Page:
Northbound interface

In computer networking and computer architecture , a northbound interface of a component is an interface that conceptualizes the lower level details (eg, data or functions ) used by, or in, the component. A northbound interface is used to interface with higher level layers of the southbound interface of the higher level component (s). In architectural overviews, the northbound interface is normally drawn from the northbound interface.

A southbound interface decomposes concepts in the technical details, mostly specific to a single component of the architecture. Southbound interfaces are drawn at the bottom of an architectural overview.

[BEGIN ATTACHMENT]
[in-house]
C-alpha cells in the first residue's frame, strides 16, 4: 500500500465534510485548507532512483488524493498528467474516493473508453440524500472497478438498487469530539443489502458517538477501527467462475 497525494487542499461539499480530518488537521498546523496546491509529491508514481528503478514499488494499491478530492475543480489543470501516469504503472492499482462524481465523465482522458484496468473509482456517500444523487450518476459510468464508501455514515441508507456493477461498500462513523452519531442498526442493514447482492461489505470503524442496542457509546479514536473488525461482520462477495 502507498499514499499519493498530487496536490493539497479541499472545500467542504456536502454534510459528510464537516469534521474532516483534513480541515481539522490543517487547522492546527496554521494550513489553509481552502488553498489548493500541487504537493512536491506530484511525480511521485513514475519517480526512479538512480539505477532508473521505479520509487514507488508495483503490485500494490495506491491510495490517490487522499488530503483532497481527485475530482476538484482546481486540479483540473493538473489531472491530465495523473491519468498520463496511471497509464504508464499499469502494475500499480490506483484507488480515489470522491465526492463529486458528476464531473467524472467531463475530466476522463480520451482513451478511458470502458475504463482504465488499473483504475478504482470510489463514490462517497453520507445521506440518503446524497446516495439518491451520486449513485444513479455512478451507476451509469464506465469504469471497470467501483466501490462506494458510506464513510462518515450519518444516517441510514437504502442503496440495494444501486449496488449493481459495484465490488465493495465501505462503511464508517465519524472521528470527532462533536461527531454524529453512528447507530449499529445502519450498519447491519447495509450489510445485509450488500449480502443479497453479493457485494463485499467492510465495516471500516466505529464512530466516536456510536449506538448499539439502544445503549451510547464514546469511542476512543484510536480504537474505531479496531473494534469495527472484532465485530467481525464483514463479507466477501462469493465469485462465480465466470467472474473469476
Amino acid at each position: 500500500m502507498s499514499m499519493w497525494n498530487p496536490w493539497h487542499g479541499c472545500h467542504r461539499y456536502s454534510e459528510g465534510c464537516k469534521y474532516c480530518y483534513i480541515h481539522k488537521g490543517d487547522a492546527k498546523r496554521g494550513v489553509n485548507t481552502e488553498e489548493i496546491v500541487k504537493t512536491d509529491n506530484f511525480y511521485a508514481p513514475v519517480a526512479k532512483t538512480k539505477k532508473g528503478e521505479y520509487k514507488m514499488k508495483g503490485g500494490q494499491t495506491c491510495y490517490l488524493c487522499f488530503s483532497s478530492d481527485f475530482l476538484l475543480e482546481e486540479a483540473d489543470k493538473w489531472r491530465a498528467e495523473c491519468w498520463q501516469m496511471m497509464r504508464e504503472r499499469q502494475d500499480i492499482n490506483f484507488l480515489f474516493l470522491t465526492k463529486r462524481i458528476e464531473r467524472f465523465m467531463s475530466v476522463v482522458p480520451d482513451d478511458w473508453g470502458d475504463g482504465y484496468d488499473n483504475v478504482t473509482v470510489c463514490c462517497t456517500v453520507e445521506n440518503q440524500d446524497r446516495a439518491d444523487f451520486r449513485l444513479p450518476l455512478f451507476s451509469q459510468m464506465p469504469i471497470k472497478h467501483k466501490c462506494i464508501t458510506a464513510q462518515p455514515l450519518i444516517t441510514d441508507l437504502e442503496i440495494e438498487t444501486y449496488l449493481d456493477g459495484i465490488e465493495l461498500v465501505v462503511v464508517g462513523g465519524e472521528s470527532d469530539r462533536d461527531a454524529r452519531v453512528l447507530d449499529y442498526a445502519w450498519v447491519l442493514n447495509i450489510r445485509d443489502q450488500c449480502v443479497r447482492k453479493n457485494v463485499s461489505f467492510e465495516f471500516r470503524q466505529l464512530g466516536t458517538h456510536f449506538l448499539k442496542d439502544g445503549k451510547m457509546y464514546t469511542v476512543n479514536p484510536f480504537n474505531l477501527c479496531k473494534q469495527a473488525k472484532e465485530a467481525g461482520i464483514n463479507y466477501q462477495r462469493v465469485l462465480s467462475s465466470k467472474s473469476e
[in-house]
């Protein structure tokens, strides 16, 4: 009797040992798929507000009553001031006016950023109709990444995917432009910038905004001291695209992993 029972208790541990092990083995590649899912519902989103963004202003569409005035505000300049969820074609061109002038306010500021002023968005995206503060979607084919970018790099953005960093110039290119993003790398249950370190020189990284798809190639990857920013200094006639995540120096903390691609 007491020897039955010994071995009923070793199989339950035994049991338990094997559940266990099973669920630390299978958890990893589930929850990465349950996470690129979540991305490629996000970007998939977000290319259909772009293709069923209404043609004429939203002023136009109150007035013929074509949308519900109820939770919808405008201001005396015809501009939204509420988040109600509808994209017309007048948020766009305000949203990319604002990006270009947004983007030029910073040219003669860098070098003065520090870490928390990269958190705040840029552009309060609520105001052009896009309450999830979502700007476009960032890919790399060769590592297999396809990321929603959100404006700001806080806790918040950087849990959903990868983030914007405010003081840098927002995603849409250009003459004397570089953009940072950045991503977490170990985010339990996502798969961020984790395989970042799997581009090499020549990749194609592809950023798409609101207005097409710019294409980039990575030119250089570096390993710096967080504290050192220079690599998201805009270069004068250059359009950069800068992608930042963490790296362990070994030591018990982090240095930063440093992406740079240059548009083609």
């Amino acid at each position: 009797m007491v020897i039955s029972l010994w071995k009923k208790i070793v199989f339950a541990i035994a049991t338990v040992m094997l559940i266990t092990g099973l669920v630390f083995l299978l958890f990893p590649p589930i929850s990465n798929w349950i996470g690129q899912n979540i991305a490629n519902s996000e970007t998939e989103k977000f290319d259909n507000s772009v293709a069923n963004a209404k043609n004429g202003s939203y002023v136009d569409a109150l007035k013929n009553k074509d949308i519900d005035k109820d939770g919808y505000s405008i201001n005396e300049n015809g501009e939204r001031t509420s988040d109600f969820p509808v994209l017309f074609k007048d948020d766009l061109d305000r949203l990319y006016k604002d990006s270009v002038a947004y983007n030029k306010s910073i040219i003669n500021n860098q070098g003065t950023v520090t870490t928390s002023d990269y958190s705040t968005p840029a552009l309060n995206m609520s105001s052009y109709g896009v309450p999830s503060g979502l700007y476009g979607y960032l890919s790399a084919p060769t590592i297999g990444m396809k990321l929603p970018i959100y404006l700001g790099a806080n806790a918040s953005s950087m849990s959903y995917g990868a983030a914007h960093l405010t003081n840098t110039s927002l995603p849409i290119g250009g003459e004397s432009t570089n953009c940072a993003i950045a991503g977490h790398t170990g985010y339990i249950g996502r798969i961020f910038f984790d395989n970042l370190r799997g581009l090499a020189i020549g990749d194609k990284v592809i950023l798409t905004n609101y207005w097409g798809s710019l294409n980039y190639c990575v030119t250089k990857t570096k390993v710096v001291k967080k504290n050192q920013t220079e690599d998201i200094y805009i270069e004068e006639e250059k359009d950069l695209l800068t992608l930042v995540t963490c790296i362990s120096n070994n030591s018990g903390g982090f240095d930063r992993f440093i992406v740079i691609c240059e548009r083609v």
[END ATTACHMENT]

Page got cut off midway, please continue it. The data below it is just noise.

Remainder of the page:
Northbound interfaces normally, and vice versa.

Typical use

A northbound interface is typically an output -only interface (found to be an input user) found in a carrier-grade network and telecommunications network elements. The languages or protocols commonly used include SNMP and TL1 . For example, a device that is capable of sending out syslog messages but is not configurable by the user. Other examples include SMASH , IPMI , WSMAN , SOAP , etc.

Leave a Reply

Your email address will not be published. Required fields are marked *

Copyright 2018
Shale theme by Siteturner